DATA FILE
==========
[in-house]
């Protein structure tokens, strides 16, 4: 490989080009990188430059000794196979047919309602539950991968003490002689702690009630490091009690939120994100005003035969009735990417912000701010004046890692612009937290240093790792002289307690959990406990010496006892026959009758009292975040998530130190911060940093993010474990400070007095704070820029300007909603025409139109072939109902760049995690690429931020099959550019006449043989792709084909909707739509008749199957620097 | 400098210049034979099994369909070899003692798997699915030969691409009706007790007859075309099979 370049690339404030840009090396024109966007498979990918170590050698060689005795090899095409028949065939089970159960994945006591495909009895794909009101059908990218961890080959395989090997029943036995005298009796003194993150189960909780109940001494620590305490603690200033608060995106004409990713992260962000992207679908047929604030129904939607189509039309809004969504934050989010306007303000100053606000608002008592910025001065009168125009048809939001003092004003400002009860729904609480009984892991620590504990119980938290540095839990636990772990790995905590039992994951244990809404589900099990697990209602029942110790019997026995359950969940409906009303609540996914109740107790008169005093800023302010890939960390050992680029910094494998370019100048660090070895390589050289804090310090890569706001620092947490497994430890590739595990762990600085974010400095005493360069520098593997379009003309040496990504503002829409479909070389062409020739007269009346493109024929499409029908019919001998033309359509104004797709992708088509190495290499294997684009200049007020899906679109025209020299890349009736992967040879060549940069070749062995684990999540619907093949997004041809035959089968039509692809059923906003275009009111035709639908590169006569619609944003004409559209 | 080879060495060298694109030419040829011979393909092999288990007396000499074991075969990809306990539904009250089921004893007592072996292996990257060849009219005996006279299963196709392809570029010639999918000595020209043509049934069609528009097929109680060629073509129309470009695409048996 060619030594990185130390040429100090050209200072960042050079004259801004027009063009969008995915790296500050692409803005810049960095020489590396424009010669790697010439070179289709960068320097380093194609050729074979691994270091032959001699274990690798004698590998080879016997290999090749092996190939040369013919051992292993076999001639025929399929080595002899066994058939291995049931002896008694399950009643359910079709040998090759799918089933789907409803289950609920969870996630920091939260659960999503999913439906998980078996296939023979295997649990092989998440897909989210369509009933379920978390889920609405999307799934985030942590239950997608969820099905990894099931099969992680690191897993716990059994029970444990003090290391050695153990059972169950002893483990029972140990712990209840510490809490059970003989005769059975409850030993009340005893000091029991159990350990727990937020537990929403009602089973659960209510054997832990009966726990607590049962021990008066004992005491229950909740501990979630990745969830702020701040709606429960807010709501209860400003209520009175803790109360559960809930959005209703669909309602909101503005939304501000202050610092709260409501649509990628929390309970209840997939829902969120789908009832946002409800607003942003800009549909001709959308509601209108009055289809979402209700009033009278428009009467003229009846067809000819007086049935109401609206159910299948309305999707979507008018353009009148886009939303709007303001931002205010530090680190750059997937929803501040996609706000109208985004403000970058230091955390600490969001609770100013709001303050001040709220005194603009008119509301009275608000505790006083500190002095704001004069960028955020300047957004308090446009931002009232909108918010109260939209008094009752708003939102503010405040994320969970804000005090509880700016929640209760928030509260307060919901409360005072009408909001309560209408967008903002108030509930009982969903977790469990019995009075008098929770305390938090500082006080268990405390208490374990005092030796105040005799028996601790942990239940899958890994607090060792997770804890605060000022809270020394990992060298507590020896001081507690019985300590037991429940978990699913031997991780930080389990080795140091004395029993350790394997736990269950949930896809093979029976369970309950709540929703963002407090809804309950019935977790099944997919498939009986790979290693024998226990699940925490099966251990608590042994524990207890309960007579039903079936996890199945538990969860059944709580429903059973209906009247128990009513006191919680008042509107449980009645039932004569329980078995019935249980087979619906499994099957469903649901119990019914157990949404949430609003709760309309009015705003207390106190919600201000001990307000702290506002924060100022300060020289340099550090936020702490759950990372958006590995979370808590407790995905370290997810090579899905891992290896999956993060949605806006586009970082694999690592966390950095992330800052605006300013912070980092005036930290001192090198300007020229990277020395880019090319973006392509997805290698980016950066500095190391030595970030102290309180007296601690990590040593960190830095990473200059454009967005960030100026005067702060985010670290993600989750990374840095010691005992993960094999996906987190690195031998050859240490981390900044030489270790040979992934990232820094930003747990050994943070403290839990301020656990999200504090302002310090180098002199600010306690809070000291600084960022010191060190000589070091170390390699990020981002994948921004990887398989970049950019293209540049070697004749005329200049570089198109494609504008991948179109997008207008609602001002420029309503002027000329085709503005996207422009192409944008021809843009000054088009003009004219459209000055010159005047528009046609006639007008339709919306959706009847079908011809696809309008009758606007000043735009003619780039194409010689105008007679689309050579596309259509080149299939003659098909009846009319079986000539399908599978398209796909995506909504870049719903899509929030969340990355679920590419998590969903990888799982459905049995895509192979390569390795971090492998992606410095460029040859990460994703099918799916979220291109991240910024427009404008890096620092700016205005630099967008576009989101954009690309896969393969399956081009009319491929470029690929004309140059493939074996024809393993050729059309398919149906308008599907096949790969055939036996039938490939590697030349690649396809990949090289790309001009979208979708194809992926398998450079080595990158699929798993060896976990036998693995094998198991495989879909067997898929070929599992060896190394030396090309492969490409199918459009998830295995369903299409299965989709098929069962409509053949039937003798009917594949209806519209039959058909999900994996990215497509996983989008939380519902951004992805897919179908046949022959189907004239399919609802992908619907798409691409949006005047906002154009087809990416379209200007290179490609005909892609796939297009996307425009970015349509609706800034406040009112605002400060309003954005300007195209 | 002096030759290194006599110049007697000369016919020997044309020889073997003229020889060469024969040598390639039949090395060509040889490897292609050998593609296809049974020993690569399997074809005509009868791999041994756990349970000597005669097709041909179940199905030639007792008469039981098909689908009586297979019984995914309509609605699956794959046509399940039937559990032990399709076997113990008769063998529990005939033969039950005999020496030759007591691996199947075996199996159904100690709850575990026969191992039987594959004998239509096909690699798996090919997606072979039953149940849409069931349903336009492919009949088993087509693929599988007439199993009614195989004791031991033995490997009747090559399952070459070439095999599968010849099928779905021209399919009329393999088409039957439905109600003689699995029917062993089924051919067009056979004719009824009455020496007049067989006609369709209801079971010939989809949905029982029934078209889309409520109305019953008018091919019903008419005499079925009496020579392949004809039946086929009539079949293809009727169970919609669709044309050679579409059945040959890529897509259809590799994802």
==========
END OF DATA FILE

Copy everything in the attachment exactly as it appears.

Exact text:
[in-house]
């Protein structure tokens, strides 16, 4: 490989080009990188430059000794196979047919309602539950991968003490002689702690009630490091009690939120994100005003035969009735990417912000701010004046890692612009937290240093790792002289307690959990406990010496006892026959009758009292975040998530130190911060940093993010474990400070007095704070820029300007909603025409139109072939109902760049995690690429931020099959550019006449043989792709084909909707739509008749199957620097 | 400098210049034979099994369909070899003692798997699915030969691409009706007790007859075309099979 370049690339404030840009090396024109966007498979990918170590050698060689005795090899095409028949065939089970159960994945006591495909009895794909009101059908990218961890080959395989090997029943036995005298009796003194993150189960909780109940001494620590305490603690200033608060995106004409990713992260962000992207679908047929604030129904939607189509039309809004969504934050989010306007303000100053606000608002008592910025001065009168125009048809939001003092004003400002009860729904609480009984892991620590504990119980938290540095839990636990772990790995905590039992994951244990809404589900099990697990209602029942110790019997026995359950969940409906009303609540996914109740107790008169005093800023302010890939960390050992680029910094494998370019100048660090070895390589050289804090310090890569706001620092947490497994430890590739595990762990600085974010400095005493360069520098593997379009003309040496990504503002829409479909070389062409020739007269009346493109024929499409029908019919001998033309359509104004797709992708088509190495290499294997684009200049007020899906679109025209020299890349009736992967040879060549940069070749062995684990999540619907093949997004041809035959089968039509692809059923906003275009009111035709639908590169006569619609944003004409559209 | 080879060495060298694109030419040829011979393909092999288990007396000499074991075969990809306990539904009250089921004893007592072996292996990257060849009219005996006279299963196709392809570029010639999918000595020209043509049934069609528009097929109680060629073509129309470009695409048996 060619030594990185130390040429100090050209200072960042050079004259801004027009063009969008995915790296500050692409803005810049960095020489590396424009010669790697010439070179289709960068320097380093194609050729074979691994270091032959001699274990690798004698590998080879016997290999090749092996190939040369013919051992292993076999001639025929399929080595002899066994058939291995049931002896008694399950009643359910079709040998090759799918089933789907409803289950609920969870996630920091939260659960999503999913439906998980078996296939023979295997649990092989998440897909989210369509009933379920978390889920609405999307799934985030942590239950997608969820099905990894099931099969992680690191897993716990059994029970444990003090290391050695153990059972169950002893483990029972140990712990209840510490809490059970003989005769059975409850030993009340005893000091029991159990350990727990937020537990929403009602089973659960209510054997832990009966726990607590049962021990008066004992005491229950909740501990979630990745969830702020701040709606429960807010709501209860400003209520009175803790109360559960809930959005209703669909309602909101503005939304501000202050610092709260409501649509990628929390309970209840997939829902969120789908009832946002409800607003942003800009549909001709959308509601209108009055289809979402209700009033009278428009009467003229009846067809000819007086049935109401609206159910299948309305999707979507008018353009009148886009939303709007303001931002205010530090680190750059997937929803501040996609706000109208985004403000970058230091955390600490969001609770100013709001303050001040709220005194603009008119509301009275608000505790006083500190002095704001004069960028955020300047957004308090446009931002009232909108918010109260939209008094009752708003939102503010405040994320969970804000005090509880700016929640209760928030509260307060919901409360005072009408909001309560209408967008903002108030509930009982969903977790469990019995009075008098929770305390938090500082006080268990405390208490374990005092030796105040005799028996601790942990239940899958890994607090060792997770804890605060000022809270020394990992060298507590020896001081507690019985300590037991429940978990699913031997991780930080389990080795140091004395029993350790394997736990269950949930896809093979029976369970309950709540929703963002407090809804309950019935977790099944997919498939009986790979290693024998226990699940925490099966251990608590042994524990207890309960007579039903079936996890199945538990969860059944709580429903059973209906009247128990009513006191919680008042509107449980009645039932004569329980078995019935249980087979619906499994099957469903649901119990019914157990949404949430609003709760309309009015705003207390106190919600201000001990307000702290506002924060100022300060020289340099550090936020702490759950990372958006590995979370808590407790995905370290997810090579899905891992290896999956993060949605806006586009970082694999690592966390950095992330800052605006300013912070980092005036930290001192090198300007020229990277020395880019090319973006392509997805290698980016950066500095190391030595970030102290309180007296601690990590040593960190830095990473200059454009967005960030100026005067702060985010670290993600989750990374840095010691005992993960094999996906987190690195031998050859240490981390900044030489270790040979992934990232820094930003747990050994943070403290839990301020656990999200504090302002310090180098002199600010306690809070000291600084960022010191060190000589070091170390390699990020981002994948921004990887398989970049950019293209540049070697004749005329200049570089198109494609504008991948179109997008207008609602001002420029309503002027000329085709503005996207422009192409944008021809843009000054088009003009004219459209000055010159005047528009046609006639007008339709919306959706009847079908011809696809309008009758606007000043735009003619780039194409010689105008007679689309050579596309259509080149299939003659098909009846009319079986000539399908599978398209796909995506909504870049719903899509929030969340990355679920590419998590969903990888799982459905049995895509192979390569390795971090492998992606410095460029040859990460994703099918799916979220291109991240910024427009404008890096620092700016205005630099967008576009989101954009690309896969393969399956081009009319491929470029690929004309140059493939074996024809393993050729059309398919149906308008599907096949790969055939036996039938490939590697030349690649396809990949090289790309001009979208979708194809992926398998450079080595990158699929798993060896976990036998693995094998198991495989879909067997898929070929599992060896190394030396090309492969490409199918459009998830295995369903299409299965989709098929069962409509053949039937003798009917594949209806519209039959058909999900994996990215497509996983989008939380519902951004992805897919179908046949022959189907004239399919609802992908619907798409691409949006005047906002154009087809990416379209200007290179490609005909892609796939297009996307425009970015349509609706800034406040009112605002400060309003954005300007195209 | 002096030759290194006599110049007697000369016919020997044309020889073997003229020889060469024969040598390639039949090395060509040889490897292609050998593609296809049974020993690569399997074809005509009868791999041994756990349970000597005669097709041909179940199905030639007792008469039981098909689908009586297979019984995914309509609605699956794959046509399940039937559990032990399709076997113990008769063998529990005939033969039950005999020496030759007591691996199947075996199996159904100690709850575990026969191992039987594959004998239509096909690699798996090919997606072979039953149940849409069931349903336009492919009949088993087509693929599988007439199993009614195989004791031991033995490997009747090559399952070459070439095999599968010849099928779905021209399919009329393999088409039957439905109600003689699995029917062993089924051919067009056979004719009824009455020496007049067989006609369709209801079971010939989809949905029982029934078209889309409520109305019953008018091919019903008419005499079925009496020579392949004809039946086929009539079949293809009727169970919609669709044309050679579409059945040959890529897509259809590799994802």